It's Not A Legitimate Domain Name Renewal Process
So you get what looks like an invoice in the mail that your domain name renewal is due. You know you have one and send in the payment not thinking twice about it. A few months later you get another notice saying that - again - your domain name renewal is due from a different looking invoice. The second invoice is probably the one that is legitimate. So what's going on?
It kind of amazes me that Domain Registry of America (DROA) and Liberty Domains have gotten away with how they market themselves for as long as they have. At the same time, I gotta hand it to them for how they do it. I suspect their primary revenue stream isn't from registering and renewing website addresses.
DROA and Liberty Domains send their solicitations in a format that actually "looks" like an invoice to "renew" your domain name - implying you have already registered through them.
However, if you read the fine print, it is not an invoice but a solicitation for them to "become" the new registrar for your domain.
Graphic Memory manages many of our client's domain registrations through our partnership with one of the major domain registries - Enom. Just from Graphic Memory's client base, over the years both entities have duped many of them into sending in a payment. I can't tell you how many times we have had one of our clients or their bookkeeper call us saying they thought they already sent in their domain name renewal and why were we sending an invoice for the same. We've also had numerous calls from confused clients who know we manage their domain and wondered if we still managed it.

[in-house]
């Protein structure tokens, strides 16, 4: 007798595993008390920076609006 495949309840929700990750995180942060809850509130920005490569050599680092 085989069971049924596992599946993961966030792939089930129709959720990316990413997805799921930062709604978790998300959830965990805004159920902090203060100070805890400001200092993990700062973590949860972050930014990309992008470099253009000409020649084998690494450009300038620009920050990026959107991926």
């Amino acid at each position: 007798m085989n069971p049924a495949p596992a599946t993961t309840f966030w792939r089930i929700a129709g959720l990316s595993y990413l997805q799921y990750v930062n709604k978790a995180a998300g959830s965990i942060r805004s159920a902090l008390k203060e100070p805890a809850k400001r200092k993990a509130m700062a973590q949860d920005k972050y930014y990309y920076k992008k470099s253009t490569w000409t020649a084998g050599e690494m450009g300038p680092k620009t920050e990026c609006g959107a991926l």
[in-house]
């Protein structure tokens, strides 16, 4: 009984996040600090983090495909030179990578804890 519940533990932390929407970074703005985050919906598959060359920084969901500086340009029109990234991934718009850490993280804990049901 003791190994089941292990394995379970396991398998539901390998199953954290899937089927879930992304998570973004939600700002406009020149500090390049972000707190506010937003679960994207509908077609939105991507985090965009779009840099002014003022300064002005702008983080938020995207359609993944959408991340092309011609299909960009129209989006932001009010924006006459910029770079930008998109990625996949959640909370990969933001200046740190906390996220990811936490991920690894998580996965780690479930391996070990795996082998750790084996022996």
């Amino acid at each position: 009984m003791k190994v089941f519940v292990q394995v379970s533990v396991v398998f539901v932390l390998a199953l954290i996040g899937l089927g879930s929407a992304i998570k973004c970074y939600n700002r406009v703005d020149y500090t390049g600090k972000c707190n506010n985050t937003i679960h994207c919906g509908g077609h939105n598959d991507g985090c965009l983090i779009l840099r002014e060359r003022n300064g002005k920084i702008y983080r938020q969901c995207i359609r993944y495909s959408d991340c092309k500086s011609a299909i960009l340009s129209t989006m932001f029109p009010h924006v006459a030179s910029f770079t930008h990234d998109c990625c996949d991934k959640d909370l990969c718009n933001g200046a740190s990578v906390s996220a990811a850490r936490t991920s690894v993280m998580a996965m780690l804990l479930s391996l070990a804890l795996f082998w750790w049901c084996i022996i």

This SCREAMS of fraud - or is it? Domain registries have made it tough to transfer a domain due to the implications it can cause. If you send the payment, there is no way they can transfer your domain from where it currently is as they are generally locked from transferring without a fairly complex authorization process. I don't think either is having anyone take the time to call you to initiate the transfer process as well.
So, if this is the case, and both claim to be and operate as legitimate domain registry companies who know this, why send these forms of solicitations if they know it does not follow transfer protocol?
The kicker is, when asked, I found that many of our clients who sent in a payment never bothered to try and get their money back. With the bill typically being about $35.00, I guess many figured it wasn't worth the time to try.
WOW! Multiply that by probably at least a few hundred thousand other entities who thought the same way each year and SOMEONE IS MAKING SOME MON-EYYYY!!! This has gone on for at least 10 years that I know of and they still continue to do it. I have to figure the only way they get away with it is they ARE legitimate domain registrars and DO refund your money right away... provided you bother to do so.
Absolutely brilliant concept for making a lot of money - although a suspect means to do so. PLEASE! Throw these domain name renewal solicitations in the trash when you receive them.